Oddly enough, I try to leave the climate change part out of my discussions since there are always those who will immediately shut down communication when that is brought up. There are countless reasons why we need to switch to more efficient transportation and away from oil without even bringing up climate change - even if I do agree with you!
Of course the whole concept of "I can afford to drive my beast, so I will continue to do so" violates the rights of the rest of us. Why are the rights of car buyers more valid than the rights of people who want clean air and water and who wish to turn back the tide on climate change?
Great followup, Rob.
One wonders what cost we put on human life as well? That cost is also not reflected in the price of gas at the pump. The cost of the wars we wage that are arguably for oil are also not included the $75b number nor in the price at the pump.
The specific numbers can never be nailed down perfectly. What matters here is the understanding that gasoline is subsidized. I get so tired of people saying that solar and EVs need to compete on a "level playing field" while they make the assumption that gasoline pays its own way.
The 32 percent figure for coal-fired plants' efficiency is a world-wide average. Those in the USA are better, and the makers of some modern plants (which is what we would get if we had to build more) claim in excess of 50 percent.
The 35 percent efficiency of the turbo-diesel is only true at full-load, a rare driving modality. At less than full-load, the pumping losses become significant, hence the 20 percent real-world figure. Over-powered clunkers are worse than that.
I agree that the need to get moving on renewables is indeed urgent, and someday in the future, we will be thanking the early adopters of EVs for getting the kinks worked out for the rest of us.
One more thing that is bugging me. There have been all sorts of calculations tossed around in support of various points of view, and they all seem to ignore something far more significant (and costly) than the cost of gas: climate change. Those folks with their 20 MPG barns on wheels complaining about $4/gallon gas are completely ignoring their disproportionate contribution to the continued rise in atmospheric CO2.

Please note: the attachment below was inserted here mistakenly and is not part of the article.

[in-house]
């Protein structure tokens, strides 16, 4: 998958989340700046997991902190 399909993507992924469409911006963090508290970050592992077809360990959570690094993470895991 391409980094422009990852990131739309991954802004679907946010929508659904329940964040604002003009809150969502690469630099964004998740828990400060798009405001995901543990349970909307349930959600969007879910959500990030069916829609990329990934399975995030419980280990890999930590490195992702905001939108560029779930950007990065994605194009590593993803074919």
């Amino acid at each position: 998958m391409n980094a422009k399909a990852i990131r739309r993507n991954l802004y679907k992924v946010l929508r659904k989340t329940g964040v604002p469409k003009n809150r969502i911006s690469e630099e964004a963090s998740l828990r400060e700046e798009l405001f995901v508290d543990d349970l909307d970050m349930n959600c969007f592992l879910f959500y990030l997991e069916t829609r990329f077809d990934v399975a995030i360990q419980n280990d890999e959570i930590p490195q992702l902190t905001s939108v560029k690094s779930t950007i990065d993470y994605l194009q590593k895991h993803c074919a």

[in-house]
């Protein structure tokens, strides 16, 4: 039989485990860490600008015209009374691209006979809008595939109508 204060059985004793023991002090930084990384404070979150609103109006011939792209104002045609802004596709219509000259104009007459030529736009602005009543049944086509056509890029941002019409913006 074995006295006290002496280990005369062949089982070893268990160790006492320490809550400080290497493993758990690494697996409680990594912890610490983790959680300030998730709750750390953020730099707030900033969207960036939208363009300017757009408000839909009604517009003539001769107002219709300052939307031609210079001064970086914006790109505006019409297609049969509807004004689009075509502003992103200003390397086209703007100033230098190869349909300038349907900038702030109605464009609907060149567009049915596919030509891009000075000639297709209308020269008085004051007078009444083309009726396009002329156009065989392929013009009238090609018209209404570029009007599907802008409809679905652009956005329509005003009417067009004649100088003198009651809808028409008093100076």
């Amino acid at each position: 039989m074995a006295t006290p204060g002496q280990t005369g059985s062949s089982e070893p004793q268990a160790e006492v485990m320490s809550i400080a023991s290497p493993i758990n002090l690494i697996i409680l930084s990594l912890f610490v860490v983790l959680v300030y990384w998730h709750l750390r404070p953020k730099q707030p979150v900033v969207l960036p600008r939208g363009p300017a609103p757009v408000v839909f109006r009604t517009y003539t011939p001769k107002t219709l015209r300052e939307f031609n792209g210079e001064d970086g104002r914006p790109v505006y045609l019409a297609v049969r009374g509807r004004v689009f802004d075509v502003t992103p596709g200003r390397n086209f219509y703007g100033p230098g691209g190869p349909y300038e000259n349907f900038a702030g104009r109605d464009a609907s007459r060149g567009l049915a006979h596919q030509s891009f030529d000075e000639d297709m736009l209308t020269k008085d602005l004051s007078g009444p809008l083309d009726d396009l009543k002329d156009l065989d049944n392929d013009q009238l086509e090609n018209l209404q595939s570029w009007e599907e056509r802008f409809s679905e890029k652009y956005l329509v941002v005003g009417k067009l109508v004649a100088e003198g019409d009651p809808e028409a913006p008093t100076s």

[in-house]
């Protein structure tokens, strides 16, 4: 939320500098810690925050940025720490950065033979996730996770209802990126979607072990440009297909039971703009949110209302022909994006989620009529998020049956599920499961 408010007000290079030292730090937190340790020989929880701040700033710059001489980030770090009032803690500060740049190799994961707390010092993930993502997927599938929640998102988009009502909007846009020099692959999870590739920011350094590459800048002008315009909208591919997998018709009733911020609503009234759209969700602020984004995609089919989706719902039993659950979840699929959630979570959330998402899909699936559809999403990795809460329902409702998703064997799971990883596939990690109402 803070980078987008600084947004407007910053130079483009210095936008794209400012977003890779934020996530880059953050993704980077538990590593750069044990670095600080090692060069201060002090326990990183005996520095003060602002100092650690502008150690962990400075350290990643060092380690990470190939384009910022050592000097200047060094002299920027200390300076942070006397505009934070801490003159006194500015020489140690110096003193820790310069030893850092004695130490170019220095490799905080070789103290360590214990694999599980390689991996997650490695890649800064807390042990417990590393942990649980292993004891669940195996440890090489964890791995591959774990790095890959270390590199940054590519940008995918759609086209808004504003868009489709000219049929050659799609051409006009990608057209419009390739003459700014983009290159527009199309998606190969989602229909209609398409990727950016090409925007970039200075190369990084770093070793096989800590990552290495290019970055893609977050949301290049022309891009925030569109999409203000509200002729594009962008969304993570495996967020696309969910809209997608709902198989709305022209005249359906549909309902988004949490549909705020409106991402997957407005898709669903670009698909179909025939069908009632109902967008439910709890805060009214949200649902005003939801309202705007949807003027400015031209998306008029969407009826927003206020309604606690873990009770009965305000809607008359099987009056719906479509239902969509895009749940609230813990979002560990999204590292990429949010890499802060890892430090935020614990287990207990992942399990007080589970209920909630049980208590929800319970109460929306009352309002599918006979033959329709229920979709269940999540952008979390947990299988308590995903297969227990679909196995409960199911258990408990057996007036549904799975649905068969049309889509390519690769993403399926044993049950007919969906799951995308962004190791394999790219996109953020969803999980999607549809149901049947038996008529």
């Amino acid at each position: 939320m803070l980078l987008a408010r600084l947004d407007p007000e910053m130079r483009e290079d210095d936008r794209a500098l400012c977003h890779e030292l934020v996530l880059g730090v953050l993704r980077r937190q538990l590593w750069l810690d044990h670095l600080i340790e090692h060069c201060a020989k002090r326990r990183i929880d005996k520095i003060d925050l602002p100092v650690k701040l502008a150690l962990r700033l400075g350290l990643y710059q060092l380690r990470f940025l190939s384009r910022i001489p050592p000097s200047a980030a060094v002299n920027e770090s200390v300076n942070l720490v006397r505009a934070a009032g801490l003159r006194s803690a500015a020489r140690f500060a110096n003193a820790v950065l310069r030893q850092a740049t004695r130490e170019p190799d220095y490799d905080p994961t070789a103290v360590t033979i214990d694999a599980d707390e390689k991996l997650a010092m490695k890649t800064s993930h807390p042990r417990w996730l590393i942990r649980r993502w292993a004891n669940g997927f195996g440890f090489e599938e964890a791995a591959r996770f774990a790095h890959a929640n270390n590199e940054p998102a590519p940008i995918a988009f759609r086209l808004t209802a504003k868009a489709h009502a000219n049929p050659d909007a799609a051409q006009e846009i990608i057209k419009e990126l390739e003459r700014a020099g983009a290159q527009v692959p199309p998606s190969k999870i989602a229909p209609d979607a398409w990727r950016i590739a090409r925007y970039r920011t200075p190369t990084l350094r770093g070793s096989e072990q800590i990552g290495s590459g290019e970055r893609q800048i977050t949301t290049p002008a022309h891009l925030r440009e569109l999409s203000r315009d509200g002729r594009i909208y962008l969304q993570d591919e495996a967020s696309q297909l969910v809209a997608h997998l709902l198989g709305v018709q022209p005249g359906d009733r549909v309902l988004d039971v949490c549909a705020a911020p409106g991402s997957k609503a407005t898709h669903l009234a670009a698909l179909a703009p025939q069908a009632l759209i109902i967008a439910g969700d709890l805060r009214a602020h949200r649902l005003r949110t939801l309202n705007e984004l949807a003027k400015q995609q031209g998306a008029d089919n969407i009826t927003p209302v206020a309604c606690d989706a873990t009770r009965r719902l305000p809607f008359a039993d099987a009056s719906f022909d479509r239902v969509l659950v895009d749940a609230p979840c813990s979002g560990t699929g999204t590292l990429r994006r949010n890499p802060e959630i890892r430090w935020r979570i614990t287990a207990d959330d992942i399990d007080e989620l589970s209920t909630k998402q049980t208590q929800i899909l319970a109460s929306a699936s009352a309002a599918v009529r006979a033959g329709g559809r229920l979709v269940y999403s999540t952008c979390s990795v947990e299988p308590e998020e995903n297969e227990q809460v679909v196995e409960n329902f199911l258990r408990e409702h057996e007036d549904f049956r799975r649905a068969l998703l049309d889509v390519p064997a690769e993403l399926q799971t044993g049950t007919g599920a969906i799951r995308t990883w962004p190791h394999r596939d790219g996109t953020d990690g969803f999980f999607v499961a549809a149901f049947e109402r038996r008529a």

Gas hit $1.394/litre CDN here in Montreal yesterday which is around $5.30/gallon. Given that I paid my Mazda3 $2000 a few months ago, gas prices would have to increase dramatically before I spend $30-40k on an electric vehicle. I still think the fastest way to get a dramatic reduction in fuel consumption comes by changing our driving style and habits. I was able to get better fuel economy on my previous V8 BMW than my friend was in his 4-cylinder Mazda6 simply by adjusting how I accelerate and how I approach stop signs/traffic lights. I'm not talking about hypermiling here. When people floor it to reach the next red-traffic light I just facepalm. Synchronized traffic lights can help reduce fuel consumption as well when you happen to catch them on the right cycle. These aren't long term solutions, but they can make a difference...RIGHT NOW. We can't expect everyone to just drop their ICE vehicles and buy EVs in the next year or 2 (or even 5). They are way too expensive and are impossible for people who live in apartments or highrises without charging stations, or those in the suburbs who need to travel long commutes. EVs are an inportant part of the longterm solution though and I'm excited about the technology. But I bet if everyone eased off of the accelerator pedal a little across the continent we would notice huge drops in consumption instantly.